 Hepatic encephalopathy
 Hepatorenal syndrome
 Hepatocellular carcinoma

BMJ Best Practice, Davidson’s 21st ed


Hepatic encephalopathy

 Syndrome of altered consciousness and neuropsychiatric


disturbances in patient with severe liver failure.
 Pathophysiology:
 Portosystemic shunting and hepatocellular dysfunction causes build
up of ammonia which enters the circulation and passes the blood
brain barrier causing cerebral edema.
 Advanced neurological deficits: drowsiness and confusion,
which may be followed by unconsciousness or coma. Hyper-
reflexia, asterixis and clonus may be present.

BMJ Best Practice


 Treatment: identification and correction of reversible precipitating
factors and lactulose, alone or in combination with antibiotics such
as rifaximin.
 Avoid sedatives
 Lactulose: 30-50mL/8hrly with regular enemas to reduce the number
of nitrogen-forming gut bacteria; aim for 2-4 soft stools per day.
 Rifaximin: 400 mg orally 3 times daily; as addition or alternatives if
diarrhea.
 Chronic or refractory encephalopathy can consider for liver
transplant.
Hepatorenal syndrome

 Development of renal failure in patients with severe liver


disease (acute or chronic) in the absence of any other
identifiable cause of renal pathology.
 There are 2 types.
 Type 1: rapidly progressive deterioration in circulatory and renal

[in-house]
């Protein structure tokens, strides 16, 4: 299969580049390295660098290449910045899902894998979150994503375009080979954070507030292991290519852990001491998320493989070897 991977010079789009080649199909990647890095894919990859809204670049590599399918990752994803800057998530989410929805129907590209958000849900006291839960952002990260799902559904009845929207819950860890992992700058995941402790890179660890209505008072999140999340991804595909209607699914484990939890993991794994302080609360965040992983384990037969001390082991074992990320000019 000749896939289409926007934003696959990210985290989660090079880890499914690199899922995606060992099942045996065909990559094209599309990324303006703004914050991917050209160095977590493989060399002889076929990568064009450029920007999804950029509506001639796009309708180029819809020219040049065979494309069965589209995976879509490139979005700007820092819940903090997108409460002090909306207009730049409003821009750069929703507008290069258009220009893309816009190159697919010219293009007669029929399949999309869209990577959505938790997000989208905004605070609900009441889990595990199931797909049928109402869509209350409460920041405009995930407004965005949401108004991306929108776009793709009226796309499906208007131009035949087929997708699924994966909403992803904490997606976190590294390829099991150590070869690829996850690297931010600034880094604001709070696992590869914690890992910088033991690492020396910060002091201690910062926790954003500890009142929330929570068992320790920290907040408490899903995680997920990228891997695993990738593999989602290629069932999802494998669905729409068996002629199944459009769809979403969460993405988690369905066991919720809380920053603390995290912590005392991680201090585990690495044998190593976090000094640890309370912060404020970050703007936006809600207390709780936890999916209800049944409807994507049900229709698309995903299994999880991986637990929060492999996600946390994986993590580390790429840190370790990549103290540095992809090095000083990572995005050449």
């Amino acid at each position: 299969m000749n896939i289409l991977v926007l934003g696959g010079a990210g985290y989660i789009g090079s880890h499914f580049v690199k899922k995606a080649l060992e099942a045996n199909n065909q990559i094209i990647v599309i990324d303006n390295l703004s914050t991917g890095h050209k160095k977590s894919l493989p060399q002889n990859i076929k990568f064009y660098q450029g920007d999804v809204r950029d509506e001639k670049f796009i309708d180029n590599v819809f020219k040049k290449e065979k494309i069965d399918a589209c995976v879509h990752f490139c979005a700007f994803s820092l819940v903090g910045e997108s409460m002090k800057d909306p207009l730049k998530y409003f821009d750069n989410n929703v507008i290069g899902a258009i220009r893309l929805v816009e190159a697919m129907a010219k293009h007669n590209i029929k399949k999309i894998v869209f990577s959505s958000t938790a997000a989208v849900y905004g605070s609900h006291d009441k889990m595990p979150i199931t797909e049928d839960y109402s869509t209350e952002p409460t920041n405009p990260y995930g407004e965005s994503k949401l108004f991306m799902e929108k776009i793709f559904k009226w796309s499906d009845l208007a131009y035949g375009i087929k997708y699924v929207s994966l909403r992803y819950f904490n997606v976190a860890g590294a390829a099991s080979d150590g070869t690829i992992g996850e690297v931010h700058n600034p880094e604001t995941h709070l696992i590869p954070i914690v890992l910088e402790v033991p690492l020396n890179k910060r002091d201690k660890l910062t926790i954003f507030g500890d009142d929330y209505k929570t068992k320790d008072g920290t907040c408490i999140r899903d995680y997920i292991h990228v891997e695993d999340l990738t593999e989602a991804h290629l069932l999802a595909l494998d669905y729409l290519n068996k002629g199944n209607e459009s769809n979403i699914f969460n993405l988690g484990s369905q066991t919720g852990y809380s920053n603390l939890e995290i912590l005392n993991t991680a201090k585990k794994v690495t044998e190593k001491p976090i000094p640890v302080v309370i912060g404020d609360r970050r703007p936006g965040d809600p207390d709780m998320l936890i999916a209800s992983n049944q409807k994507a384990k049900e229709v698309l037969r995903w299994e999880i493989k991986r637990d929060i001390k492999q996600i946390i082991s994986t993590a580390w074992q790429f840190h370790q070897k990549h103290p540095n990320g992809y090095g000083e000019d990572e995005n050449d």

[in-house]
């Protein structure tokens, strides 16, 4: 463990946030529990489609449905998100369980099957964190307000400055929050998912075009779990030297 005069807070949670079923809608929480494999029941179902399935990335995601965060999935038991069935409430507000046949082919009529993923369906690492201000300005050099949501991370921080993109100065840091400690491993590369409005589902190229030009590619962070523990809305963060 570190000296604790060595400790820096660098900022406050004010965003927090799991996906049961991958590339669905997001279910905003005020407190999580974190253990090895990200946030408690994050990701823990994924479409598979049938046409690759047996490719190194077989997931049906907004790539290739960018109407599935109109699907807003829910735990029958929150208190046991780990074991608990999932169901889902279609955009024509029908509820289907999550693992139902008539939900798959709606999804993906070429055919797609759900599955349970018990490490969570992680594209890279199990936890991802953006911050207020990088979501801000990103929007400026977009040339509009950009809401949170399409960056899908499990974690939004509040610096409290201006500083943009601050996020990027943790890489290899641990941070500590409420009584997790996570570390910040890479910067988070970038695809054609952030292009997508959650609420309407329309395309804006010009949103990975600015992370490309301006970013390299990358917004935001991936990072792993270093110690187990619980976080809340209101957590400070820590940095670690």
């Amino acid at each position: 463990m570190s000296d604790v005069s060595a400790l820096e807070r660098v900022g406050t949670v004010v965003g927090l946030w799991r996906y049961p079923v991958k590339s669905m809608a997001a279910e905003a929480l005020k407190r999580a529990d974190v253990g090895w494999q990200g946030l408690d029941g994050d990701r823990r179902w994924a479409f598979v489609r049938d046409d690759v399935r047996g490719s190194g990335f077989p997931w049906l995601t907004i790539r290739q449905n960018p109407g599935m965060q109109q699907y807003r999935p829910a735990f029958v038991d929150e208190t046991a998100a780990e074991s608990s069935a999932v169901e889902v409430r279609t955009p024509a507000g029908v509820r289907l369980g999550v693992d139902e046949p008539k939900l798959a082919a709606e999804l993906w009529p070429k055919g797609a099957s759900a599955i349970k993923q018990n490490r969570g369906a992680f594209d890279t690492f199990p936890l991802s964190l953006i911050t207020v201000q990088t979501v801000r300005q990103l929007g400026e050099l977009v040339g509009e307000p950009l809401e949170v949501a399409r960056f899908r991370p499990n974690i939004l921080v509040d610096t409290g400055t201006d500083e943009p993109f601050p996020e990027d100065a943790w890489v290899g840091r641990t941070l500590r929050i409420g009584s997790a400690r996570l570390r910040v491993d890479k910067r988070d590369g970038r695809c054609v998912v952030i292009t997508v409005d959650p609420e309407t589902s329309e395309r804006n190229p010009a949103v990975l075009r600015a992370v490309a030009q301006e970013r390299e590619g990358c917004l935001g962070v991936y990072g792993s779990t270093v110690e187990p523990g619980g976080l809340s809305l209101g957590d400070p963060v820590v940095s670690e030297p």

function, often triggered by other deteriorating pathologies.
Treatment with Terlipressin, haemodialysis may be needed.
 Type 2: more steady deterioration. TIPSS is the best option.
Sodium restriction and diuretic therapy
for ascites
 Diagnostic paracentesis: cell count with differential, albumin,
and total protein should be measured.
 The serum-ascites albumin gradient (SAAG) should be
calculated: a SAAG of ≥1.1 with low ascitic fluid total protein is
consistent with portal HTN secondary to cirrhosis.
 Dietary sodium restriction to <2 g/day
 Fluid restriction is not necessary unless the serum sodium is <125
mmol/L.
 Primary options: furosemide: 40 mg orally once daily, titrate as
needed every 3-5 days, maximum 160 mg/day and
spironolactone: 100 mg orally once daily, titrate as needed
every 3-5 days, maximum 400 mg/day
 Secondary options: furosemide: as above and amiloride: 10
mg orally once daily, titrate as needed every 3-5 days,
maximum 40 mg/day
 Liver transplantation
 Patients who develop complications of cirrhosis such as
hepatocellular carcinoma or signs of decompensation (ascites,